Discussion in 'People Photography' started by Donde, Dec 20, 2017.
With on camera flash.
The pose is good but the window is distracting. The lighting is at least even but I need my shadows. I might have bounced the flash to get them.
Looks like a snapshot. A disservice to her beauty and your skills/photography. A 90+ degree turn would bring that window lighting into play ... then maybe the onboard flash for fill. But Gary is a bigger fan of ambient/available light than flash.
It was a snapshot in a restaurant. All my photos are snapshots. Those are good suggestions and I agree. If the subject were cooperative I would try them out but unfortunately not the case. I do try to avoid flash completely and use only available light but this time it was just too dark. I think I would have needed flash even if I'd gotten her to turn towards the window.
“... All my photos are snapshots.”
If all your photos are “just snapshots” then why share them on a photography forum?
Snapshot is something that none of us here ever want to hear our work described as. A snapshot is generally considered a photo that only documents what was seen, and makes no attempt to be artistic or creative. The word snapshot reminds me of crime scene or surveillance photos.
The main goal of most on this forum is for their photos to be an art form, and not just a snapshot documenting what was present.
I like snapshots. That people use the term as an insult never ceases to amuse. Snapshots are authentic documents and as such have real value.
My first question is not the lighting, but, "Why did you not rotate the camera to a tall orientation?" I mean...she's taller than she is wide...the parked car outside on the street does nothing to advance the picture "of her". Since this is a picture "of her", why not rotate the camera to a vertical orientation, and show less parked car, and less frame on the all, and more "of her"...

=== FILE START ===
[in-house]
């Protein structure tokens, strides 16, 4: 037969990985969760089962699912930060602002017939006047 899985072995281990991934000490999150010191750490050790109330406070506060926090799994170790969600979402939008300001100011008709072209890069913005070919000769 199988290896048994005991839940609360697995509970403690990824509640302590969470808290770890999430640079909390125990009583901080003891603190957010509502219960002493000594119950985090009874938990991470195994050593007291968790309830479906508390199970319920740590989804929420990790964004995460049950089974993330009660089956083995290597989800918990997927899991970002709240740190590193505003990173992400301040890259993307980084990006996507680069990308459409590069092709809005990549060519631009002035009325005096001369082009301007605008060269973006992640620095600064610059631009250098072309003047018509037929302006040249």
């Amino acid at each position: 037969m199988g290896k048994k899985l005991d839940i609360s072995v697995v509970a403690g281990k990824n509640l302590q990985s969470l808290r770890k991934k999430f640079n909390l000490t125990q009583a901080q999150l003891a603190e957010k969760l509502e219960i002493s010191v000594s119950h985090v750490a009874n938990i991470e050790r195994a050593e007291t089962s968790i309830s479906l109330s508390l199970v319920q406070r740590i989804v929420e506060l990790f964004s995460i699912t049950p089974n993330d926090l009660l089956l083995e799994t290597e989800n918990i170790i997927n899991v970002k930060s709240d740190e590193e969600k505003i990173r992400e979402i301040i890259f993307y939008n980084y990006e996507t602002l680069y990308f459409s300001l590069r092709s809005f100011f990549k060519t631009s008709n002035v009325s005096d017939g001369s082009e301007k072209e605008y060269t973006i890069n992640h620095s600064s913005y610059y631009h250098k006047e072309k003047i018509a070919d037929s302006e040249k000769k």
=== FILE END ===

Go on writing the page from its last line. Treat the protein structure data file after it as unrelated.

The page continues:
I've seen a number of your photos of her over the past year. Most of them are marked by excessive contrast, with the darkest areas like her hair, devoid of exposure information. I think perhaps you could address the darkest areas of some shots of her, and strive for a bit more detail in the blacks/dark hair zones.
For a post in the discussion of photography, in the people photo forum, I think this is a critical item for discussion: making the subject and the picture's compositional orientation be in agreement. She's taller than she is wide, ergo, the correct orientation of the camera is "portrait", AKA vertical, AKA "tall"...not wide, not horizontal, not "landscape".
Good points Derrel thank you. I will try to address them in the future.
"I don't believe that the distinction can be found in the nature of the image taken but rather in the size of the ego of the person pushing the button."
Dpreview April 17, 2008
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